iRobot last year invested $6 million in InTouch Health and co-developed RP-VITA with the company as a way for iRobot to get a foothold in the healthcare market. Having “hardened” the Ava platform for health care, iRobot intends to sell modified versions of the machine for adjacent industries, such as audio and video conference in business and building security or monitoring, says iRobot general counsel Glen Weinstein.
In our economy, many of the jobs most resistant to automation are those with the least economic value. Just consider the diversity of tasks, unpredictable terrains, and specialized tools that a landscaper confronts in a single day. No robot is intelligent enough to perform this $8-an-hour work.
Telepresence means that in theory, 10, 100, or 1,000 times as many workers could compete (virtually) for the same work. No matter how bad things get in Madrid or Houston, an avatar worker somewhere else could sell his or her labor for less. The same outsourcing logic applies to many high-wage jobs that rely on physical presence and motor skills, including the work done by cardiologists and machinists.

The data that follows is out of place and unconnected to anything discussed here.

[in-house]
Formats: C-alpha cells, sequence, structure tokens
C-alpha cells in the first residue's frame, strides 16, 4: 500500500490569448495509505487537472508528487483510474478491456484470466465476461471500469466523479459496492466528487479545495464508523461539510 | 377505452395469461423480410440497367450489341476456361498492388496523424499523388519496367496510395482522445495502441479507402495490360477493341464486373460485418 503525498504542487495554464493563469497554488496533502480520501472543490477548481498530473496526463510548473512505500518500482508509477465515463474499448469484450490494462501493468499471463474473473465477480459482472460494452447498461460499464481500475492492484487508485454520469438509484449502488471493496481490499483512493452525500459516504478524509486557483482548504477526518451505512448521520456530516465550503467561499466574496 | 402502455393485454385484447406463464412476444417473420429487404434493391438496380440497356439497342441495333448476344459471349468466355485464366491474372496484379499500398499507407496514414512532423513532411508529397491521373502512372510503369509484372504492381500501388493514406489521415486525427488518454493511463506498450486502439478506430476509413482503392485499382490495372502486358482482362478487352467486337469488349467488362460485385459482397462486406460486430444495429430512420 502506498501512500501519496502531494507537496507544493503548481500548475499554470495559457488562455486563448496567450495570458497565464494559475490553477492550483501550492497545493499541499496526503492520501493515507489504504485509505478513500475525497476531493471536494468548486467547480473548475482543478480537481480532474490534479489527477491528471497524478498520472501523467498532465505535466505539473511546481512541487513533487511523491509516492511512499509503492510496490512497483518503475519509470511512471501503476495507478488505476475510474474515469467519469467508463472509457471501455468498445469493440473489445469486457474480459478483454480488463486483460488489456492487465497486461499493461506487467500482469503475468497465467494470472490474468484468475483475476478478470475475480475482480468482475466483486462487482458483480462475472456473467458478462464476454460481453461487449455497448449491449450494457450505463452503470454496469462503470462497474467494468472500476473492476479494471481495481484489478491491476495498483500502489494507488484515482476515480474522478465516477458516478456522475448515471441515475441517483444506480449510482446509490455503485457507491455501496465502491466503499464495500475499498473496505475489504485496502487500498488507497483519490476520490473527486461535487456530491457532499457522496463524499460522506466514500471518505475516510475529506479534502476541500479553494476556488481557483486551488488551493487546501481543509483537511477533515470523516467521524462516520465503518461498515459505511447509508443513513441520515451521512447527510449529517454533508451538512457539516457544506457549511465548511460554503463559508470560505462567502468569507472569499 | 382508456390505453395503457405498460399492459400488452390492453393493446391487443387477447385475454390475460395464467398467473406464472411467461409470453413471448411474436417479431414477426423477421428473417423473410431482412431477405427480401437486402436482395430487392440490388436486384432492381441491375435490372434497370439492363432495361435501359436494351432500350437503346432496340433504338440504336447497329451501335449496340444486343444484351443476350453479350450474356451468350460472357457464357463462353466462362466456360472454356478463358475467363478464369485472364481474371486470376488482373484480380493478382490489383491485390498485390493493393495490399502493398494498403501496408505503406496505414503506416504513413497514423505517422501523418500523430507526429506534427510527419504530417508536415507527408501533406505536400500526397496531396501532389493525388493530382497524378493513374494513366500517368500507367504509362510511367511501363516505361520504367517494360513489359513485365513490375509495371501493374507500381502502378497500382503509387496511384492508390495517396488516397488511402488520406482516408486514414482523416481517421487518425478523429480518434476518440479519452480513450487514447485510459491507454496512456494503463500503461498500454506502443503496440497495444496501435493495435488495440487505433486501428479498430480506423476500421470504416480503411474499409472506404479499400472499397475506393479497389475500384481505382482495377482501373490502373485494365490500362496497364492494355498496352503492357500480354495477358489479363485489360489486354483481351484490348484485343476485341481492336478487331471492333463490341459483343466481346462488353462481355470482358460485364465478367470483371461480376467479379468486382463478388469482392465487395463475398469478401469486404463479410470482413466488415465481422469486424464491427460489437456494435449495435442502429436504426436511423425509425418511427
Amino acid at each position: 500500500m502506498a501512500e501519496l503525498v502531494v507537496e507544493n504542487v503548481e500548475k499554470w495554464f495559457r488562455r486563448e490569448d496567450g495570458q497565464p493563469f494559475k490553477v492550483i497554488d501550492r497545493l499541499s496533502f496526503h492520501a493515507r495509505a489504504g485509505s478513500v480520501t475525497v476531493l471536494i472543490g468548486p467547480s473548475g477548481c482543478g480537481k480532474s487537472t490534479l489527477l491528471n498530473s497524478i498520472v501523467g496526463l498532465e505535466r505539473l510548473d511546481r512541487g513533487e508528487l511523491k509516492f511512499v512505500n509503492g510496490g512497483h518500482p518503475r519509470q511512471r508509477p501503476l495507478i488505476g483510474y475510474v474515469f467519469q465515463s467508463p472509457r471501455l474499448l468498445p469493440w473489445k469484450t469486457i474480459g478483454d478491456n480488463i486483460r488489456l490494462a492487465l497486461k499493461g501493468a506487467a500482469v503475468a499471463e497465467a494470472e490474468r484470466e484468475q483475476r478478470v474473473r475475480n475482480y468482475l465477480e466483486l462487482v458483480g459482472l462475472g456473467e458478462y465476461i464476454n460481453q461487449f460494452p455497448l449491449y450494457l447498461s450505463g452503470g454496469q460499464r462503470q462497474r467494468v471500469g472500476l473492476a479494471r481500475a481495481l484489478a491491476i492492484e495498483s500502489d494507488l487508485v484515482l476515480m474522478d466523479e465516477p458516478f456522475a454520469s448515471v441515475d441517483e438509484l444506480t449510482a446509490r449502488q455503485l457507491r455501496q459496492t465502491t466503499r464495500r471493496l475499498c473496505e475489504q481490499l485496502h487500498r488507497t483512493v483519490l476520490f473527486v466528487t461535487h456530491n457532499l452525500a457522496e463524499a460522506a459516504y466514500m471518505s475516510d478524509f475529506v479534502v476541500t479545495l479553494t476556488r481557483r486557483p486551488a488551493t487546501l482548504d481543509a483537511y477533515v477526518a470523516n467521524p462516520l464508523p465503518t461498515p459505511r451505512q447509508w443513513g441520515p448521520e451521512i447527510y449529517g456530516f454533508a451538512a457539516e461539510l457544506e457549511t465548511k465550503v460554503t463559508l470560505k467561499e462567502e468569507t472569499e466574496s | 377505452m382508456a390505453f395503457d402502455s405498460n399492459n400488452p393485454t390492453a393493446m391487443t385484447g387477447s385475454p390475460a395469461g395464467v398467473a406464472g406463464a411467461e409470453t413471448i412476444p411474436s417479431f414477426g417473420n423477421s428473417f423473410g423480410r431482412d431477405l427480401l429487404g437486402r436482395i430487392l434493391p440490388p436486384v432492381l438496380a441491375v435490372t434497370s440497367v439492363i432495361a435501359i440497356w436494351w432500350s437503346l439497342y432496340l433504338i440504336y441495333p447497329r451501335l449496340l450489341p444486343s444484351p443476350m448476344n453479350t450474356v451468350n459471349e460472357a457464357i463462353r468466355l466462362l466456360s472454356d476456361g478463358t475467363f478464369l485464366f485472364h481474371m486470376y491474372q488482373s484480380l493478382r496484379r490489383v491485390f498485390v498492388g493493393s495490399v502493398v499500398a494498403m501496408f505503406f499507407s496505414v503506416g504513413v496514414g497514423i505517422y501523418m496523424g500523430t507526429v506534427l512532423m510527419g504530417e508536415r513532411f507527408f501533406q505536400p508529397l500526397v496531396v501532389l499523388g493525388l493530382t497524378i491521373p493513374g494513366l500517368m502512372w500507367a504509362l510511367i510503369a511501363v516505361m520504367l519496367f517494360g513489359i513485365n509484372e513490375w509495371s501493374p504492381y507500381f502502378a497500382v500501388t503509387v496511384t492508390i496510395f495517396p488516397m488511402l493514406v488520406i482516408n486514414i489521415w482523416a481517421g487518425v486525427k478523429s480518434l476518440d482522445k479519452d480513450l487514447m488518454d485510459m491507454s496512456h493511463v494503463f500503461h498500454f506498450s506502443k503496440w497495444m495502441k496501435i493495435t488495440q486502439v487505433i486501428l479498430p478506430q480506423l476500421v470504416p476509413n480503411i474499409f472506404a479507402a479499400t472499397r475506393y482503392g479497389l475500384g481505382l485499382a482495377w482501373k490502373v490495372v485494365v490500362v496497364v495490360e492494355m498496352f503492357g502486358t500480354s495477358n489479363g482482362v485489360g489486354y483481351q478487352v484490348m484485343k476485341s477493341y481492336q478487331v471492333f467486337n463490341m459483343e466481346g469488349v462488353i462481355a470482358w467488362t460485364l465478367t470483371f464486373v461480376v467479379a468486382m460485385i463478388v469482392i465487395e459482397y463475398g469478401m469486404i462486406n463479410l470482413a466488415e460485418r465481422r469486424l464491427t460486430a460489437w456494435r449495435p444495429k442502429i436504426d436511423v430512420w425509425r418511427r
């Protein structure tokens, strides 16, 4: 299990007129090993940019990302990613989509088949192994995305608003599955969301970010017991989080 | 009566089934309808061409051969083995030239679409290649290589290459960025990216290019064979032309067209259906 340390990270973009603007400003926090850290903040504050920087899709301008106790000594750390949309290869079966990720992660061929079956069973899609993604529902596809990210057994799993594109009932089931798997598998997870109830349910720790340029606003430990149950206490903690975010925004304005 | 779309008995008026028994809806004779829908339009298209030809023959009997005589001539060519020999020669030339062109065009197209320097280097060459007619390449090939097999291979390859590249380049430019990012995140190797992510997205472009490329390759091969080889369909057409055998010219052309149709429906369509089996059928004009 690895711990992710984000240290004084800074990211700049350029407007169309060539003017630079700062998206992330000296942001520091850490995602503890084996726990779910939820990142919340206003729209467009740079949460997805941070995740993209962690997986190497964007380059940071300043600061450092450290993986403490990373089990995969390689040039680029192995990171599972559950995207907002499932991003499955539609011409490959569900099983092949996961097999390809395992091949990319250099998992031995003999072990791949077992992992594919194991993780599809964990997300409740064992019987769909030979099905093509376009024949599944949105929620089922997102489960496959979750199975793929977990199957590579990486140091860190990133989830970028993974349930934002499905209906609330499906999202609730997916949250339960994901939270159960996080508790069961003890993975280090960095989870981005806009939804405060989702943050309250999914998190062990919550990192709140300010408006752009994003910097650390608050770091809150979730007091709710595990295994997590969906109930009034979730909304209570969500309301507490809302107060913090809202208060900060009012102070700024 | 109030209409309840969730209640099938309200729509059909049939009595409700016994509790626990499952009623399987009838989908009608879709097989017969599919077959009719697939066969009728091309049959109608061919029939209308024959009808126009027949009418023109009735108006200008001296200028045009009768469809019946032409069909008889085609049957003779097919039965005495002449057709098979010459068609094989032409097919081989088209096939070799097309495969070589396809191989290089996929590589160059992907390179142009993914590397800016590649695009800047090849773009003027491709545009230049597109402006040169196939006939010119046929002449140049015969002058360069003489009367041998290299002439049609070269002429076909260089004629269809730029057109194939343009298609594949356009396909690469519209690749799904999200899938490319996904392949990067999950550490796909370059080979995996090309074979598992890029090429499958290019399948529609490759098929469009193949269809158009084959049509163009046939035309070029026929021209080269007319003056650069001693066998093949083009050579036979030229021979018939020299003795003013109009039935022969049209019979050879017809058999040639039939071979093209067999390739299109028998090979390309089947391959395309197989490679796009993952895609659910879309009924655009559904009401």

Previous waves of outsourcing should remind us: the legal, political, and social obstacles to an avatar economy may prove greater than the technical ones. How will the meaning of work change when a gardener bot is controlled by a different remote worker every day? Or when one driver supervises 50 mostly autonomous taxis? What—and how much—work will be left in areas with the highest labor and housing costs?
Artificial eyes are a common theme in science fiction. A certain television character from the early 1990s made the idea popular. While there have been a few prototypes in the real world, mechanical ocular implants aren’t regularmedical devices just yet. When they come out, however, they will be welcome additions to many ophthalmology programs.